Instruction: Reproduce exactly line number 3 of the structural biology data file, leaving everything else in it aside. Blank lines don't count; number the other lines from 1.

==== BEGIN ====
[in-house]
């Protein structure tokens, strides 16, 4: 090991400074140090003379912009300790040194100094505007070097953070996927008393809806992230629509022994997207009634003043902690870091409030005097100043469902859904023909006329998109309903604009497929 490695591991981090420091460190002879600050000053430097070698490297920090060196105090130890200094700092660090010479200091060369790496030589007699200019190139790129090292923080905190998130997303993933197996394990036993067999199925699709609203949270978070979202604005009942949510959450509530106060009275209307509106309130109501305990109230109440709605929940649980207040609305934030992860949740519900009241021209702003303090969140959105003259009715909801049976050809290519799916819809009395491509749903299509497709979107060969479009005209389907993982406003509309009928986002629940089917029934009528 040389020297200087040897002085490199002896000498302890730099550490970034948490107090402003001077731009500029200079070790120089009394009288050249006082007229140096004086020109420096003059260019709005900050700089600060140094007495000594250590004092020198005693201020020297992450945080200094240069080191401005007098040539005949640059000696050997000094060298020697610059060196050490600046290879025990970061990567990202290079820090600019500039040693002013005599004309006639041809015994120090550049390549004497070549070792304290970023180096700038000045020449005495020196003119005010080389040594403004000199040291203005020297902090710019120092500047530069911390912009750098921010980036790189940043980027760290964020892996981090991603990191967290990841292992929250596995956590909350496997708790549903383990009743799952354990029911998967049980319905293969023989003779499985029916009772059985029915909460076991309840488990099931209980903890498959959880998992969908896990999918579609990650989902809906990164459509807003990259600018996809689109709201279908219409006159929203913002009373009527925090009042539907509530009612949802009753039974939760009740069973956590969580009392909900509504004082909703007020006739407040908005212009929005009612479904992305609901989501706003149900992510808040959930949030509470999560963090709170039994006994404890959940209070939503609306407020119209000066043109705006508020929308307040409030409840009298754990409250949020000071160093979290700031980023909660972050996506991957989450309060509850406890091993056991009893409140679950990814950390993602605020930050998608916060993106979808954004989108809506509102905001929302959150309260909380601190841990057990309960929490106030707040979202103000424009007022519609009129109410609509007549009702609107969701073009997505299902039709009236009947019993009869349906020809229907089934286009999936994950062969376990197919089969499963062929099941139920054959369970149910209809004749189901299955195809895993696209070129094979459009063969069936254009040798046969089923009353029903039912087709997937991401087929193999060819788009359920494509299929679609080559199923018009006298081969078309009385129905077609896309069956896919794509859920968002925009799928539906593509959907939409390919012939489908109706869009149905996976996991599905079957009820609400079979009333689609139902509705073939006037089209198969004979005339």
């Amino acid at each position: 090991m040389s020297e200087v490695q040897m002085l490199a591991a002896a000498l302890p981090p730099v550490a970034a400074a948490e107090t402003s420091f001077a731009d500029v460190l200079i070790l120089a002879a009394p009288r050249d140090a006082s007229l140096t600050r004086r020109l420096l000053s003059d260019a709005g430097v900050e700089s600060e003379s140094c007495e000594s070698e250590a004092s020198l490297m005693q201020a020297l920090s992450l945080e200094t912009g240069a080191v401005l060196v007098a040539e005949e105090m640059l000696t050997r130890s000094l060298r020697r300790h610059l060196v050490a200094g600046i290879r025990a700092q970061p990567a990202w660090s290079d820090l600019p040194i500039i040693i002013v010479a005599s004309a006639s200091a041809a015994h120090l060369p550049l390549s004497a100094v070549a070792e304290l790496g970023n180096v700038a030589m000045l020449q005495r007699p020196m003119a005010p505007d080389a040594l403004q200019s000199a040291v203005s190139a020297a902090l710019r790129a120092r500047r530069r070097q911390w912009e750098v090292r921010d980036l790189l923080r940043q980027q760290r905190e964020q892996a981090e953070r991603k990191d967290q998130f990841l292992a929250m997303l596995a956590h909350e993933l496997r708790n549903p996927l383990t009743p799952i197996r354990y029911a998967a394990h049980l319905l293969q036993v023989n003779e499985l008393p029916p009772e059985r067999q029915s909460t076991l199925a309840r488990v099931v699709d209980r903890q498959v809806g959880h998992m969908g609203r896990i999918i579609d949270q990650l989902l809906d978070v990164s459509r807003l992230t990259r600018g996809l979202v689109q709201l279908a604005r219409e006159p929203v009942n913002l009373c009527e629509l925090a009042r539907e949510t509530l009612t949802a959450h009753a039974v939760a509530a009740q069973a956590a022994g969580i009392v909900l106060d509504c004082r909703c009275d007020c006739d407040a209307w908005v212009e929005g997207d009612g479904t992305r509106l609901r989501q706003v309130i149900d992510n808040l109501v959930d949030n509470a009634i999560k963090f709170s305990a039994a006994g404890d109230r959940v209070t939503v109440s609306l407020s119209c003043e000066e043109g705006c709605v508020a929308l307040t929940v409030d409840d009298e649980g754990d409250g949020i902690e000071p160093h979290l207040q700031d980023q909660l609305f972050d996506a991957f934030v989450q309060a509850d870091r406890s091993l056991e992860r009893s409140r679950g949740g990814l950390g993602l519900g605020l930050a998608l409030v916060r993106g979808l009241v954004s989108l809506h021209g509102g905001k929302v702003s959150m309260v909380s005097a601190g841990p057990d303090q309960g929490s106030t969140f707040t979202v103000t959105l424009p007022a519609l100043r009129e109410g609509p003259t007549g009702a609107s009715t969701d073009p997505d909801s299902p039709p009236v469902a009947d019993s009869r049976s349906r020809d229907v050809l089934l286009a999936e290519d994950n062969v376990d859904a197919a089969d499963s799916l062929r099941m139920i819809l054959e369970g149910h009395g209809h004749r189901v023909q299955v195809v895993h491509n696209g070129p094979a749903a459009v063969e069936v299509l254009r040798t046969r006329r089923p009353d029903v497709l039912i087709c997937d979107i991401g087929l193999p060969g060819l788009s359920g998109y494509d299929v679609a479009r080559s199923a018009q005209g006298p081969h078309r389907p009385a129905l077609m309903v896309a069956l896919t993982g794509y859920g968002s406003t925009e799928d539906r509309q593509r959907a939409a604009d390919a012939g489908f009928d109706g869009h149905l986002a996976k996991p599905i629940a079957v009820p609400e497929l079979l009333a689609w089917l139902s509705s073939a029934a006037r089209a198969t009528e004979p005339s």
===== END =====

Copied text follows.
């Amino acid at each position: 090991m040389s020297e200087v490695q040897m002085l490199a591991a002896a000498l302890p981090p730099v550490a970034a400074a948490e107090t402003s420091f001077a731009d500029v460190l200079i070790l120089a002879a009394p009288r050249d140090a006082s007229l140096t600050r004086r020109l420096l000053s003059d260019a709005g430097v900050e700089s600060e003379s140094c007495e000594s070698e250590a004092s020198l490297m005693q201020a020297l920090s992450l945080e200094t912009g240069a080191v401005l060196v007098a040539e005949e105090m640059l000696t050997r130890s000094l060298r020697r300790h610059l060196v050490a200094g600046i290879r025990a700092q970061p990567a990202w660090s290079d820090l600019p040194i500039i040693i002013v010479a005599s004309a006639s200091a041809a015994h120090l060369p550049l390549s004497a100094v070549a070792e304290l790496g970023n180096v700038a030589m000045l020449q005495r007699p020196m003119a005010p505007d080389a040594l403004q200019s000199a040291v203005s190139a020297a902090l710019r790129a120092r500047r530069r070097q911390w912009e750098v090292r921010d980036l790189l923080r940043q980027q760290r905190e964020q892996a981090e953070r991603k990191d967290q998130f990841l292992a929250m997303l596995a956590h909350e993933l496997r708790n549903p996927l383990t009743p799952i197996r354990y029911a998967a394990h049980l319905l293969q036993v023989n003779e499985l008393p029916p009772e059985r067999q029915s909460t076991l199925a309840r488990v099931v699709d209980r903890q498959v809806g959880h998992m969908g609203r896990i999918i579609d949270q990650l989902l809906d978070v990164s459509r807003l992230t990259r600018g996809l979202v689109q709201l279908a604005r219409e006159p929203v009942n913002l009373c009527e629509l925090a009042r539907e949510t509530l009612t949802a959450h009753a039974v939760a509530a009740q069973a956590a022994g969580i009392v909900l106060d509504c004082r909703c009275d007020c006739d407040a209307w908005v212009e929005g997207d009612g479904t992305r509106l609901r989501q706003v309130i149900d992510n808040l109501v959930d949030n509470a009634i999560k963090f709170s305990a039994a006994g404890d109230r959940v209070t939503v109440s609306l407020s119209c003043e000066e043109g705006c709605v508020a929308l307040t929940v409030d409840d009298e649980g754990d409250g949020i902690e000071p160093h979290l207040q700031d980023q909660l609305f972050d996506a991957f934030v989450q309060a509850d870091r406890s091993l056991e992860r009893s409140r679950g949740g990814l950390g993602l519900g605020l930050a998608l409030v916060r993106g979808l009241v954004s989108l809506h021209g509102g905001k929302v702003s959150m309260v909380s005097a601190g841990p057990d303090q309960g929490s106030t969140f707040t979202v103000t959105l424009p007022a519609l100043r009129e109410g609509p003259t007549g009702a609107s009715t969701d073009p997505d909801s299902p039709p009236v469902a009947d019993s009869r049976s349906r020809d229907v050809l089934l286009a999936e290519d994950n062969v376990d859904a197919a089969d499963s799916l062929r099941m139920i819809l054959e369970g149910h009395g209809h004749r189901v023909q299955v195809v895993h491509n696209g070129p094979a749903a459009v063969e069936v299509l254009r040798t046969r006329r089923p009353d029903v497709l039912i087709c997937d979107i991401g087929l193999p060969g060819l788009s359920g998109y494509d299929v679609a479009r080559s199923a018009q005209g006298p081969h078309r389907p009385a129905l077609m309903v896309a069956l896919t993982g794509y859920g968002s406003t925009e799928d539906r509309q593509r959907a939409a604009d390919a012939g489908f009928d109706g869009h149905l986002a996976k996991p599905i629940a079957v009820p609400e497929l079979l009333a689609w089917l139902s509705s073939a029934a006037r089209a198969t009528e004979p005339s």